Small urban ‘rain gardens’ are popping up all around Australia and Indonesia to keep waterways free from pollutants, stop flooding and erosion, and to grow food.
Although they may look similar to a normal garden, beneath the surface rain gardens are a sandwich of layers of sand, gravel, roots and microbes through which polluted water passes and clean water exits, which can then be used for irrigation or washing.
“Rain gardens are one of the best landscaping design ideas to come out of Melbourne—they are easy to maintain and water saving,” says Associate Professor David McCarthy from Monash University’s Environmental and Public Health Microbiology Laboratory.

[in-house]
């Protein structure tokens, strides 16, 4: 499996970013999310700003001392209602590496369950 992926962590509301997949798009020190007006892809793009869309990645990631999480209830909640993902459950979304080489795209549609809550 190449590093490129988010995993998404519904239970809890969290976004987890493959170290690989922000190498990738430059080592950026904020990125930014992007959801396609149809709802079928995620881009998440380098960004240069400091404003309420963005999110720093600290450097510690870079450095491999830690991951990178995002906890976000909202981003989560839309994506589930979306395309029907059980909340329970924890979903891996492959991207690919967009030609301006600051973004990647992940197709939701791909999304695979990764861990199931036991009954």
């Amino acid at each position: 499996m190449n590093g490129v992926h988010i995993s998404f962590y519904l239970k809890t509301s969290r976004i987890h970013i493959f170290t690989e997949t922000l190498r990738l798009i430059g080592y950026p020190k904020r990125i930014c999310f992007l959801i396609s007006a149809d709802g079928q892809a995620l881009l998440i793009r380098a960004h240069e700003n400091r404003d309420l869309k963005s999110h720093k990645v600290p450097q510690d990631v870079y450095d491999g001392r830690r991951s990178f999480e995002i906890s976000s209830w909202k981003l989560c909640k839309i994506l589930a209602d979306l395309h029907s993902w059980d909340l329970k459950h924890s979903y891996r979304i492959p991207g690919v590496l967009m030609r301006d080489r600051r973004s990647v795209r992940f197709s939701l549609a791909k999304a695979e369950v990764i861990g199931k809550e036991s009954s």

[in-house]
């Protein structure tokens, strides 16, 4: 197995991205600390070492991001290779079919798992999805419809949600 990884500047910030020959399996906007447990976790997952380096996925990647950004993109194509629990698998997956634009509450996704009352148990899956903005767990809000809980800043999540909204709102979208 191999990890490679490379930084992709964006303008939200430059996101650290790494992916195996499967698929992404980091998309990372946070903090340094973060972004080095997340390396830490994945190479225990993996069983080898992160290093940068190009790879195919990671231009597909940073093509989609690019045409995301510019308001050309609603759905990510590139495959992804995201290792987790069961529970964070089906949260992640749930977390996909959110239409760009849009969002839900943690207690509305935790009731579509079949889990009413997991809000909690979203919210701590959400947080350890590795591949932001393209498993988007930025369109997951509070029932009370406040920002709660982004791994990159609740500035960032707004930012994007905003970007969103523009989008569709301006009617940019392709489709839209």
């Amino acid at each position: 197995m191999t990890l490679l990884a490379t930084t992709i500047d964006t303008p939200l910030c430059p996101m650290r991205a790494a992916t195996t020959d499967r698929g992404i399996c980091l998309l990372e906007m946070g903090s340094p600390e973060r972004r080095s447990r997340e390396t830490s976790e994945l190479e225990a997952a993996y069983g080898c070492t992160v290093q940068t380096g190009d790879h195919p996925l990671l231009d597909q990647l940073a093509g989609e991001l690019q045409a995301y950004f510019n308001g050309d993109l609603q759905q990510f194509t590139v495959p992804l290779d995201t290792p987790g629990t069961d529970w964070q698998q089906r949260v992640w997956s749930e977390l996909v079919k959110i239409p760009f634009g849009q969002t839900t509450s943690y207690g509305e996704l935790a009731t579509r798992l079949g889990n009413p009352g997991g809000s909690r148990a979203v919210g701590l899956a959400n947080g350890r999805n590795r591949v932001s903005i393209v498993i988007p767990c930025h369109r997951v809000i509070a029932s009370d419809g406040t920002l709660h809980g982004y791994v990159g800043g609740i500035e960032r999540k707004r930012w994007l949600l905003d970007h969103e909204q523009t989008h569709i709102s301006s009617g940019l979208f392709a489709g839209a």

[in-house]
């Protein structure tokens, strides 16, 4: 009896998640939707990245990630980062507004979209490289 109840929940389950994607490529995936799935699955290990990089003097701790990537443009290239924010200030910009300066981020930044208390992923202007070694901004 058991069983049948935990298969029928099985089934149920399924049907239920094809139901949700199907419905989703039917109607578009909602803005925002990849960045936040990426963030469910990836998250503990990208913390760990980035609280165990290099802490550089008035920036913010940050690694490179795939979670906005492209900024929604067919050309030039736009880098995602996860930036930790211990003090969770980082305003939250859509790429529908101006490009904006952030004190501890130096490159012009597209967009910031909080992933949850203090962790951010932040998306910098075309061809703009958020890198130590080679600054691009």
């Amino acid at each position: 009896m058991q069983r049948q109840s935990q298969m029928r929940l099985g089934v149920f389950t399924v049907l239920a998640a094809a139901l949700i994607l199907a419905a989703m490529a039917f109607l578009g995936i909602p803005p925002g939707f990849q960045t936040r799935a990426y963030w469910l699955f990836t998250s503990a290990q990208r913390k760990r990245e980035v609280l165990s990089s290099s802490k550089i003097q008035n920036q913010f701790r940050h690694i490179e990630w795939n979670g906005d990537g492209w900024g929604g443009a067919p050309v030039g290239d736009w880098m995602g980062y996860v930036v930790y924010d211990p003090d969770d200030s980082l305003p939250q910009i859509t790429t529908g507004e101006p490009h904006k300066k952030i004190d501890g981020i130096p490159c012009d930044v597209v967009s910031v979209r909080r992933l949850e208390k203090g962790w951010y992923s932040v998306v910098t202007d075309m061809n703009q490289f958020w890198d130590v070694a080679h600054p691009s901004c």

Supported by The Australia-Indonesia Centre, David is working with Professor Hadi Susilo Arifin of Bogor Agricultural University to bring rain garden technology to communities in Bogor, Indonesia.
Hadi and his team are working with three communities in Bogor to adapt Melbourne’s rain garden technology, and hope to educate people about water hygiene in the process. He also hopes that villagers will self-organise to use the better-quality water in creative ways.